Rep. McCollum said she and the other congresspeople imagine that the role of the special envoy for Palestinian youth would be to "shine a bright light on how Palestinian children are held in military in detention, sometimes in solitary confinement, on how they don't have access to their parents, let alone an attorney."
"That's just abuse that needs to come to an end," McCollum stressed. She warned that, when children are abused in this way, they grow up to feel hopeless, and that leads them to desperation.
In the letter, the lawmakers argue that the increase in violent attacks in the past year "must be examined and understood within" this context: "a life of utter hopelessness and the collective psychological trauma associated with the Palestinian people living for decades under Israeli military occupation."
McCollum told Salon that she hopes the conflict can resolve with a two-state solution. "Many people say it's too late, but I remain hopeful," she said.
Hard-line right-wing Israeli Prime Minister Benjamin Netanyahu was re-elected on the promise that there will never be a Palestinian state (although he later tried to walk back this claim, just after winning the election). McCollum said she does not have much confidence that the current Israeli government, which is very far to the right, is interested in pursuing peace with the Palestinians.
"It is very alarming," McCollum lamented, noting that the defense minister recently resigned in protest of the Israeli cabinet's increasing extremism.
In May, Defense Minister Moshe Ya'alon, a fellow member of the prime minister’s staunchly right-wing Likud party, stepped down early after Netanyahu offered the defense minister position to Avigdor Lieberman, one of the most extreme figures in Israeli politics. Ya’alon warned that “extremist and dangerous elements have taken over Israel.”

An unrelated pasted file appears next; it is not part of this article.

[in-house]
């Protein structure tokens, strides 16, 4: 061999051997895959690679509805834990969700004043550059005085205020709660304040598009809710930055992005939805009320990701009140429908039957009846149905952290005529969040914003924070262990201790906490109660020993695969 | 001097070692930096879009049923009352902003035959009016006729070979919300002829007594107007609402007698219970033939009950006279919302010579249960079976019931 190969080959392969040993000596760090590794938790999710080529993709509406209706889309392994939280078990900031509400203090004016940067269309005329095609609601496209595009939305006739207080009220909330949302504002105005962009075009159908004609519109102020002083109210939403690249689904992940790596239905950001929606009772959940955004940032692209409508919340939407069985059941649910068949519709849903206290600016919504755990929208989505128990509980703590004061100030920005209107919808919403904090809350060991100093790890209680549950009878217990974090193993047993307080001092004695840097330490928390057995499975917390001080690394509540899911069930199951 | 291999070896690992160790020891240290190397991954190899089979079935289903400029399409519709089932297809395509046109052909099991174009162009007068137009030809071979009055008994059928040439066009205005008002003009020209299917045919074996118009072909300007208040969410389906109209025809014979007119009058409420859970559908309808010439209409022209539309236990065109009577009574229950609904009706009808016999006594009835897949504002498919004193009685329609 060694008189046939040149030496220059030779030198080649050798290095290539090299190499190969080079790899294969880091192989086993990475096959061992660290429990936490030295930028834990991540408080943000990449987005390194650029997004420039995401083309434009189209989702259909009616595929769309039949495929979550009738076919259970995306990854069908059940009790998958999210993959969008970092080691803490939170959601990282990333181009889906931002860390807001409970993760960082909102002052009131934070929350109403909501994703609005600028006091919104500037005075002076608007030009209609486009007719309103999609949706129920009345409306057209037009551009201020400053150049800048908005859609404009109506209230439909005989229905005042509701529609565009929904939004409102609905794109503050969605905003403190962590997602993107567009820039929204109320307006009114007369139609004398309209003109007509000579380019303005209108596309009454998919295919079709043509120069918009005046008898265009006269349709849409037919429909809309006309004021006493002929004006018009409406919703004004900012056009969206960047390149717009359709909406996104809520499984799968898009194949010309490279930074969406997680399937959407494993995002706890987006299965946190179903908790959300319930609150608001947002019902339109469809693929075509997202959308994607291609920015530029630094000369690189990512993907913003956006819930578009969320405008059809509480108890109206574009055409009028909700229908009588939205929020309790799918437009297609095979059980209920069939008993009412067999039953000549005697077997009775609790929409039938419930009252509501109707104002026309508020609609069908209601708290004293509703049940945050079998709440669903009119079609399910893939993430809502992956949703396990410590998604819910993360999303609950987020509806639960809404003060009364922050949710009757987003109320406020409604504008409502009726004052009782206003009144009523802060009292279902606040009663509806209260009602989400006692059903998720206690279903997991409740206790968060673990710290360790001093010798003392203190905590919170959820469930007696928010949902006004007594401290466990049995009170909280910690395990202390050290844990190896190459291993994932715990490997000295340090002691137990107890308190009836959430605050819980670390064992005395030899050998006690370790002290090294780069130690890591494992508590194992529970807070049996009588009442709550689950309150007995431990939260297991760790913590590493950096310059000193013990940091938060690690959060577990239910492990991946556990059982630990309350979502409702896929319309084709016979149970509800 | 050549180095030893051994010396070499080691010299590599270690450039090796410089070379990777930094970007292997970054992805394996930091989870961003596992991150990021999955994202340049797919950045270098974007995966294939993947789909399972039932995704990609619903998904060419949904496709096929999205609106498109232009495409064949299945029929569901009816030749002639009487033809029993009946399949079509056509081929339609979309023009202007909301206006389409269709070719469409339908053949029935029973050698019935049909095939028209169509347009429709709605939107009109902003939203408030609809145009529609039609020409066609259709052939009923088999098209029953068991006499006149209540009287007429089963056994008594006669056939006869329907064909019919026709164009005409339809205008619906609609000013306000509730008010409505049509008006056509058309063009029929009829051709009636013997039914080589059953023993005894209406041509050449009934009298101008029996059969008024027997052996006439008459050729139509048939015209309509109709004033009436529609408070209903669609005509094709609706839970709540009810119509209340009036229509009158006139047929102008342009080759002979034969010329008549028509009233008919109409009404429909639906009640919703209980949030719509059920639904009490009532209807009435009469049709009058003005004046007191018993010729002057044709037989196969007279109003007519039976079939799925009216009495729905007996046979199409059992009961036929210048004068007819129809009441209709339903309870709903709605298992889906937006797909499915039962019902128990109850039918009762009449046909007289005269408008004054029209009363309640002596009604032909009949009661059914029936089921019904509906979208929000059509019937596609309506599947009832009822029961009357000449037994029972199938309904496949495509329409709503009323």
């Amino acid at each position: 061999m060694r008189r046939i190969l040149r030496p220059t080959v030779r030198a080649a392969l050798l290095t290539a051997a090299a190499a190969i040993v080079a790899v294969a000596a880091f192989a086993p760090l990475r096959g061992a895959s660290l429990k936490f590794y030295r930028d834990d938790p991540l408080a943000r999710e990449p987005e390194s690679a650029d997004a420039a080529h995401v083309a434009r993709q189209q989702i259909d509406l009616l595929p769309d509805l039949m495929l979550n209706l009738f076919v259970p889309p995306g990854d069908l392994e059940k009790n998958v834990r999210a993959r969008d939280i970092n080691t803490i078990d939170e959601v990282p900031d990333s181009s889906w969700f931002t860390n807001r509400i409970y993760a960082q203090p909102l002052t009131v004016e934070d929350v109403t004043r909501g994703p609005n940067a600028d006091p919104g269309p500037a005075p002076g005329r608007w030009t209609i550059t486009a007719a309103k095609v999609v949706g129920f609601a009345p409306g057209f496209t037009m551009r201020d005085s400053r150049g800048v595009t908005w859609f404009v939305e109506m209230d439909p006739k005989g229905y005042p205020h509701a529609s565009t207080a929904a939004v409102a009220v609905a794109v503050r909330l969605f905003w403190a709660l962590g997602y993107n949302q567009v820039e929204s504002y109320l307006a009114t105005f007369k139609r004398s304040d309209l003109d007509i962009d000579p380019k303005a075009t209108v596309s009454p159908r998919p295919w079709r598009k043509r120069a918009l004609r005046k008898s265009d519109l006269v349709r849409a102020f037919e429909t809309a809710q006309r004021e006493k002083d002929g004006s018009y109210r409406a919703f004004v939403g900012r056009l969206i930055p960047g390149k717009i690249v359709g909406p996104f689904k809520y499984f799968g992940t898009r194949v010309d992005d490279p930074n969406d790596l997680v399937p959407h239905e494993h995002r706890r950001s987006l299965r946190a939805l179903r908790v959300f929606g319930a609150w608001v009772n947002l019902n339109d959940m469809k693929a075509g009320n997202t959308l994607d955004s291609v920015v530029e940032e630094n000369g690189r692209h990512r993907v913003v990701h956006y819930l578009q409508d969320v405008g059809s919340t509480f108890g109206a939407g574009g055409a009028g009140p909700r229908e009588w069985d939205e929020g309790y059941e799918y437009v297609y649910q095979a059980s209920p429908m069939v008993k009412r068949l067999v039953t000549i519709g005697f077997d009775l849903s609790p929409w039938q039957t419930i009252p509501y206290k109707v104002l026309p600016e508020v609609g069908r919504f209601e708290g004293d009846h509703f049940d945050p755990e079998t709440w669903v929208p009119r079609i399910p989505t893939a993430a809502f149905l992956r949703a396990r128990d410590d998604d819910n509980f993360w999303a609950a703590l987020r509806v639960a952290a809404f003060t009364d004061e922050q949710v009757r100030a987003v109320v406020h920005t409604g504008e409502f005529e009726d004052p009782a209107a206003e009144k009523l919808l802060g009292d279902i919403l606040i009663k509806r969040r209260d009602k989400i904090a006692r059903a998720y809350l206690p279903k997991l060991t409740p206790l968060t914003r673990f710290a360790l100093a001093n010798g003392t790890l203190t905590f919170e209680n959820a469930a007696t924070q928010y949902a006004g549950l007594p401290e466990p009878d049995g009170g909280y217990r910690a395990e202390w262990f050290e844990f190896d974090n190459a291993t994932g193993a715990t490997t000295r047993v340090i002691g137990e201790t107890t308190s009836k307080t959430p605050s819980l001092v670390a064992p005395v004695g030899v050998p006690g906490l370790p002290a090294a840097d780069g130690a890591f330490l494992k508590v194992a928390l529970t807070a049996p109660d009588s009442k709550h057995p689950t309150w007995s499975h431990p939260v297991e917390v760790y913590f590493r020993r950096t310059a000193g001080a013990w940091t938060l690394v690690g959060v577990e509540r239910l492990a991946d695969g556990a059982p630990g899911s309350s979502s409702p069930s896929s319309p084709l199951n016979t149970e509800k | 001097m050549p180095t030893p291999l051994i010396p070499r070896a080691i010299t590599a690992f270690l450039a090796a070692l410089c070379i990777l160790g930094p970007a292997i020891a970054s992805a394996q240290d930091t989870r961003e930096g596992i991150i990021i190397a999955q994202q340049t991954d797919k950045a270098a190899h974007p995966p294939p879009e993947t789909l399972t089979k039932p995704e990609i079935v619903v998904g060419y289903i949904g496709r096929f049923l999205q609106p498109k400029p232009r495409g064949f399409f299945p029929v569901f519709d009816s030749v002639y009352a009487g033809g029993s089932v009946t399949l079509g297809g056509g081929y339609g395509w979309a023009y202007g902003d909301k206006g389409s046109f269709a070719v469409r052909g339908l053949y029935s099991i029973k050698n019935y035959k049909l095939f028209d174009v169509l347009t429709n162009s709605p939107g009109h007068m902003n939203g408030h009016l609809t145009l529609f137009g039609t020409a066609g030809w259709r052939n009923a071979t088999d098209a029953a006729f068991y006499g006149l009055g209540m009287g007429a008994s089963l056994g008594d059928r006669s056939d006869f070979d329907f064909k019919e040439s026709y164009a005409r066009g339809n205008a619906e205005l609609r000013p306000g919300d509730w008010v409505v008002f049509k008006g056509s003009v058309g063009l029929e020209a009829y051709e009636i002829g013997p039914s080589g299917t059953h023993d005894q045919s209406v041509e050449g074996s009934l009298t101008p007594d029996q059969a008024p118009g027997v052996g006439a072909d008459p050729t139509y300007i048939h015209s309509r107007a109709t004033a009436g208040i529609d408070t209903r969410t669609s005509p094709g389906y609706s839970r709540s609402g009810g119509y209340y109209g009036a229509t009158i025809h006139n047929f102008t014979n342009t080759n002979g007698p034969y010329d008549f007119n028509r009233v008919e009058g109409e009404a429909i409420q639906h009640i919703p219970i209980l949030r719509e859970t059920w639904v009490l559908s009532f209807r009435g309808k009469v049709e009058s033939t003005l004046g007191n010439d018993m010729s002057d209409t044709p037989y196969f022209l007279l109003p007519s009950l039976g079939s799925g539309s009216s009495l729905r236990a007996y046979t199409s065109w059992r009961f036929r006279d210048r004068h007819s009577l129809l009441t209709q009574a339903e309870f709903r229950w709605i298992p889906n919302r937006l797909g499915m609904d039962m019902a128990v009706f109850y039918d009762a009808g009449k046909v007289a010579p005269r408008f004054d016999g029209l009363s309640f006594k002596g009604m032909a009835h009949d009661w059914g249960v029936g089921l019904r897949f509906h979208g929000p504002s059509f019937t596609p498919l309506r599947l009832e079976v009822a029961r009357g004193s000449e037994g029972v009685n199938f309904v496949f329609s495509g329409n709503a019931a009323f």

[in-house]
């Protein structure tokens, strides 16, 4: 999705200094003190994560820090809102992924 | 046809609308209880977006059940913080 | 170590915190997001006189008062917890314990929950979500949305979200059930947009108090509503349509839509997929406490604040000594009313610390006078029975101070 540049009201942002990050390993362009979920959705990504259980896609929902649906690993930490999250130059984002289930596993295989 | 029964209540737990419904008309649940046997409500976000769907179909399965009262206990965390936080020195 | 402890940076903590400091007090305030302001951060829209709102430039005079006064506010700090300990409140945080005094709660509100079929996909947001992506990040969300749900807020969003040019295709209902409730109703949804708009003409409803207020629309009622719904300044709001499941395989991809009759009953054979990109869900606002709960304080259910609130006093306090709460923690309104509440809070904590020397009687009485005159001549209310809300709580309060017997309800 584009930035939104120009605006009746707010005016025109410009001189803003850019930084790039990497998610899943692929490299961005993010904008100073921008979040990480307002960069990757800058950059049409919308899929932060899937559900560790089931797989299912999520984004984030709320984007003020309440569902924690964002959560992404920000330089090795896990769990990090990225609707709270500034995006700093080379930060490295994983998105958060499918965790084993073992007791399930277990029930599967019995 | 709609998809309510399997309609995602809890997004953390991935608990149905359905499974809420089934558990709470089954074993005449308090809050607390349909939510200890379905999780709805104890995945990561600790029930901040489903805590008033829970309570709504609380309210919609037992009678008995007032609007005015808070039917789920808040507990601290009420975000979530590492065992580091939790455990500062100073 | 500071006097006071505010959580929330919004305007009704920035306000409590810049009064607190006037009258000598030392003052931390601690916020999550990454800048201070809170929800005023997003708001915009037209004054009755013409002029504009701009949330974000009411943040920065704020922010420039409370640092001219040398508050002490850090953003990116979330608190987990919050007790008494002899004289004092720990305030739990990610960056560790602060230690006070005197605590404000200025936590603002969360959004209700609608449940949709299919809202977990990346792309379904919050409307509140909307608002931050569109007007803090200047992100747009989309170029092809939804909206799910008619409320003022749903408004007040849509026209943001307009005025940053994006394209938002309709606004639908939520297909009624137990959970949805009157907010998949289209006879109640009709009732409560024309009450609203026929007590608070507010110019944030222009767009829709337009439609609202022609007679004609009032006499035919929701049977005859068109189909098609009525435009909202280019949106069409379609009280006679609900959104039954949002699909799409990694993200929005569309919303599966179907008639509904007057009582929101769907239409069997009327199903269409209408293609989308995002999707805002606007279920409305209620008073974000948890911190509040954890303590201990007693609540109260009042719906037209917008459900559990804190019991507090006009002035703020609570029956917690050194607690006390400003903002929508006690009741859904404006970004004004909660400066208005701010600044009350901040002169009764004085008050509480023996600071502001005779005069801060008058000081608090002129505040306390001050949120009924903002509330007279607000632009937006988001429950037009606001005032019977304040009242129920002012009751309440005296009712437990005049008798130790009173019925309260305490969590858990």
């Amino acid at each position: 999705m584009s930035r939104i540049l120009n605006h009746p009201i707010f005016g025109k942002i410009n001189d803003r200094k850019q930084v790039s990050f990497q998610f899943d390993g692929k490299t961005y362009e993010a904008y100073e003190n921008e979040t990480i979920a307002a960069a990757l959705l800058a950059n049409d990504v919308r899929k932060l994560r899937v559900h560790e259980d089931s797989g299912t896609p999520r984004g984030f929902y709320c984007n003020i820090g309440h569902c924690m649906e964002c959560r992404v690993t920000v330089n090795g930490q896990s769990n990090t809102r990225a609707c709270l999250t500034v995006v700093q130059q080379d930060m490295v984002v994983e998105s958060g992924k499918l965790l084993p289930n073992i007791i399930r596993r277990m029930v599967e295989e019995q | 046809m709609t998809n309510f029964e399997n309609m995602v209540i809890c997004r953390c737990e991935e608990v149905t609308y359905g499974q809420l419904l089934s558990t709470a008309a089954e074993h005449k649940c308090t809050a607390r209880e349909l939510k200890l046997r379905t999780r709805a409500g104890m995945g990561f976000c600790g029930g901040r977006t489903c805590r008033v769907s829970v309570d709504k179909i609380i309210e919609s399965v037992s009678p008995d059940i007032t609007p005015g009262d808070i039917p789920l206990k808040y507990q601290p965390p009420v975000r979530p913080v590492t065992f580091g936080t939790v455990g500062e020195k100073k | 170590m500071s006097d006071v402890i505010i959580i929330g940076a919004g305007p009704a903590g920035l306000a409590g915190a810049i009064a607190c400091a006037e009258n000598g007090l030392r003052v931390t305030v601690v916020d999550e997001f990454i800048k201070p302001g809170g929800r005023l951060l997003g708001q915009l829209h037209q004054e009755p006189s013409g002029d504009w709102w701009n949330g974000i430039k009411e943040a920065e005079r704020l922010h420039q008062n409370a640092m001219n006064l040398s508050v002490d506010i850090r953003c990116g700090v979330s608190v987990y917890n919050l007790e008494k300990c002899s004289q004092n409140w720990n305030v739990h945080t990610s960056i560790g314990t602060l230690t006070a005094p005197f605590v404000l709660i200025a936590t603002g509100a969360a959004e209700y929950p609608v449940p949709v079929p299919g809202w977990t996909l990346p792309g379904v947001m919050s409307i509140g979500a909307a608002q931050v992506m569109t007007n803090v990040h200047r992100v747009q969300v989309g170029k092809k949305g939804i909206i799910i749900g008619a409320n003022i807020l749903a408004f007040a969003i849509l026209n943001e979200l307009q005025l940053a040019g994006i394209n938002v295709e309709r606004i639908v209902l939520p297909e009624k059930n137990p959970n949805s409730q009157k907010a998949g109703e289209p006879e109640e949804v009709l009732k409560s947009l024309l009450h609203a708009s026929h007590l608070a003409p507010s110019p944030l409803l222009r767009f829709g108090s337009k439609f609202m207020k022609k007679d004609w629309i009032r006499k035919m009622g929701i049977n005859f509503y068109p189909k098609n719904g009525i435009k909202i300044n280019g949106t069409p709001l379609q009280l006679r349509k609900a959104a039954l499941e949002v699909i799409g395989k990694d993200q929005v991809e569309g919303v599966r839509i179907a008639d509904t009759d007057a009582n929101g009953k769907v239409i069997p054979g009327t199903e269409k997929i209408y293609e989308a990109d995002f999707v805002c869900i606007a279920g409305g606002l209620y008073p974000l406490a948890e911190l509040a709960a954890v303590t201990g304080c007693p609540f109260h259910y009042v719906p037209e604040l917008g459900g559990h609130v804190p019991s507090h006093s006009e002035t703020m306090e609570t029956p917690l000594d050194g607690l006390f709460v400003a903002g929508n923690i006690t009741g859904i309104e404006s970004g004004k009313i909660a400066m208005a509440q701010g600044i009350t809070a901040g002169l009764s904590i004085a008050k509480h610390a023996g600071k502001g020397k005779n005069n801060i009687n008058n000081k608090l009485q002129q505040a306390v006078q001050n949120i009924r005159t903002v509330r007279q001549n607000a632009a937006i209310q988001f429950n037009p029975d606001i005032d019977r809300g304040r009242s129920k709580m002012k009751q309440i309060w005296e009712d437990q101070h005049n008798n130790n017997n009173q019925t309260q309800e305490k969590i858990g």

McCollum said she hopes that the next U.S. presidential administration works together with Israelis and Palestinians in order to bring an end to the occupation.
"This is about the right for Israeli and Palestinian children, and children throughout the Middle East, to grow up with an opportunity of having a safe and secure childhood, and opportunities for success," she explained.
"We need to work together to make sure that Israeli and Palestinian children don't see another 40 years of unrest and violence in their lives."
The idea for the letter was a joint project, Rep. McCollum recalled. Several lawmakers, particularly those who have traveled to Israel-Palestine and other parts of the Middle East, expressed interest in trying to help contribute to peace.
In the letter, the congresspeople also called on the U.S. State Department to elevate the human rights of Palestinian children to a priority status in its negotiations.
"These children deserve to grow up with dignity, human rights and a future free of repression," the lawmakers wrote.
The letter was supported by the No Way To Treat a Child campaign, a joint project of the rights groups Defense for Children International — Palestine and the American Friends Service Committee.
The other lawmakers who signed the letter are Reps. Eddie Bernice Johnson, Andre Carson, John Conyers, Earl Blumenauer, Donald Beyer, Hank Johnson, Bobby Rush, Marcy Kaptur, Chellie Pingree, Danny Davis, Peter Defazio, Raul Grijalva, Sam Farr, Jim McDermott, Yvette Clarke and Mark Pocan.
The letter can be read below.